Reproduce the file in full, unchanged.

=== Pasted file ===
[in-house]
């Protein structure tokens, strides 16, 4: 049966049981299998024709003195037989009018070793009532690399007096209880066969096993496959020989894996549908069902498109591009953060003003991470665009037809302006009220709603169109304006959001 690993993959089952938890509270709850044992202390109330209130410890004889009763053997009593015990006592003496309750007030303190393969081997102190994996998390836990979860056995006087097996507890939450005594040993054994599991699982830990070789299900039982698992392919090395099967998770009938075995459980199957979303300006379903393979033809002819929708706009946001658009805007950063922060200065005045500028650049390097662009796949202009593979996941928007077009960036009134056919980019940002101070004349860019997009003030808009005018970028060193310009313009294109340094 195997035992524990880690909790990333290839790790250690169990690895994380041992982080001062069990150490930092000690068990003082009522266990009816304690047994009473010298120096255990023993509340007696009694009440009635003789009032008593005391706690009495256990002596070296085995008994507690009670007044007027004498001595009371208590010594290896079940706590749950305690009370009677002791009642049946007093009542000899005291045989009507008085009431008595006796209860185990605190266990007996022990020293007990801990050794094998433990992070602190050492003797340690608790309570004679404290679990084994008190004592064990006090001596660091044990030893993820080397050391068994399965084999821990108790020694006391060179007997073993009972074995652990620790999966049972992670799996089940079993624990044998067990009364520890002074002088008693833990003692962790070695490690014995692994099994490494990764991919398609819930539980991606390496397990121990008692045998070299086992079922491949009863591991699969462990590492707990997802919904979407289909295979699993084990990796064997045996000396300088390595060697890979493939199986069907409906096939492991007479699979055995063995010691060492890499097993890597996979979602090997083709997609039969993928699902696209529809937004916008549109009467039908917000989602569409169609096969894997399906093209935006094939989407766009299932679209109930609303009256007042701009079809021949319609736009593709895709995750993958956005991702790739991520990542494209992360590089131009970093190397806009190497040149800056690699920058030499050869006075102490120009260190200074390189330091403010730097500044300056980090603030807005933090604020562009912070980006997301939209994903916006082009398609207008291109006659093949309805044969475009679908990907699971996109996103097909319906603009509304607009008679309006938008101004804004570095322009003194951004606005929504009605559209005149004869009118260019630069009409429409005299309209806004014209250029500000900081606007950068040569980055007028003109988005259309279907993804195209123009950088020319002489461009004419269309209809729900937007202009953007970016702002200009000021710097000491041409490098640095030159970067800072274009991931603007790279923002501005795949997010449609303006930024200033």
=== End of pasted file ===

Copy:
[in-house]
């Protein structure tokens, strides 16, 4: 049966049981299998024709003195037989009018070793009532690399007096209880066969096993496959020989894996549908069902498109591009953060003003991470665009037809302006009220709603169109304006959001 690993993959089952938890509270709850044992202390109330209130410890004889009763053997009593015990006592003496309750007030303190393969081997102190994996998390836990979860056995006087097996507890939450005594040993054994599991699982830990070789299900039982698992392919090395099967998770009938075995459980199957979303300006379903393979033809002819929708706009946001658009805007950063922060200065005045500028650049390097662009796949202009593979996941928007077009960036009134056919980019940002101070004349860019997009003030808009005018970028060193310009313009294109340094 195997035992524990880690909790990333290839790790250690169990690895994380041992982080001062069990150490930092000690068990003082009522266990009816304690047994009473010298120096255990023993509340007696009694009440009635003789009032008593005391706690009495256990002596070296085995008994507690009670007044007027004498001595009371208590010594290896079940706590749950305690009370009677002791009642049946007093009542000899005291045989009507008085009431008595006796209860185990605190266990007996022990020293007990801990050794094998433990992070602190050492003797340690608790309570004679404290679990084994008190004592064990006090001596660091044990030893993820080397050391068994399965084999821990108790020694006391060179007997073993009972074995652990620790999966049972992670799996089940079993624990044998067990009364520890002074002088008693833990003692962790070695490690014995692994099994490494990764991919398609819930539980991606390496397990121990008692045998070299086992079922491949009863591991699969462990590492707990997802919904979407289909295979699993084990990796064997045996000396300088390595060697890979493939199986069907409906096939492991007479699979055995063995010691060492890499097993890597996979979602090997083709997609039969993928699902696209529809937004916008549109009467039908917000989602569409169609096969894997399906093209935006094939989407766009299932679209109930609303009256007042701009079809021949319609736009593709895709995750993958956005991702790739991520990542494209992360590089131009970093190397806009190497040149800056690699920058030499050869006075102490120009260190200074390189330091403010730097500044300056980090603030807005933090604020562009912070980006997301939209994903916006082009398609207008291109006659093949309805044969475009679908990907699971996109996103097909319906603009509304607009008679309006938008101004804004570095322009003194951004606005929504009605559209005149004869009118260019630069009409429409005299309209806004014209250029500000900081606007950068040569980055007028003109988005259309279907993804195209123009950088020319002489461009004419269309209809729900937007202009953007970016702002200009000021710097000491041409490098640095030159970067800072274009991931603007790279923002501005795949997010449609303006930024200033």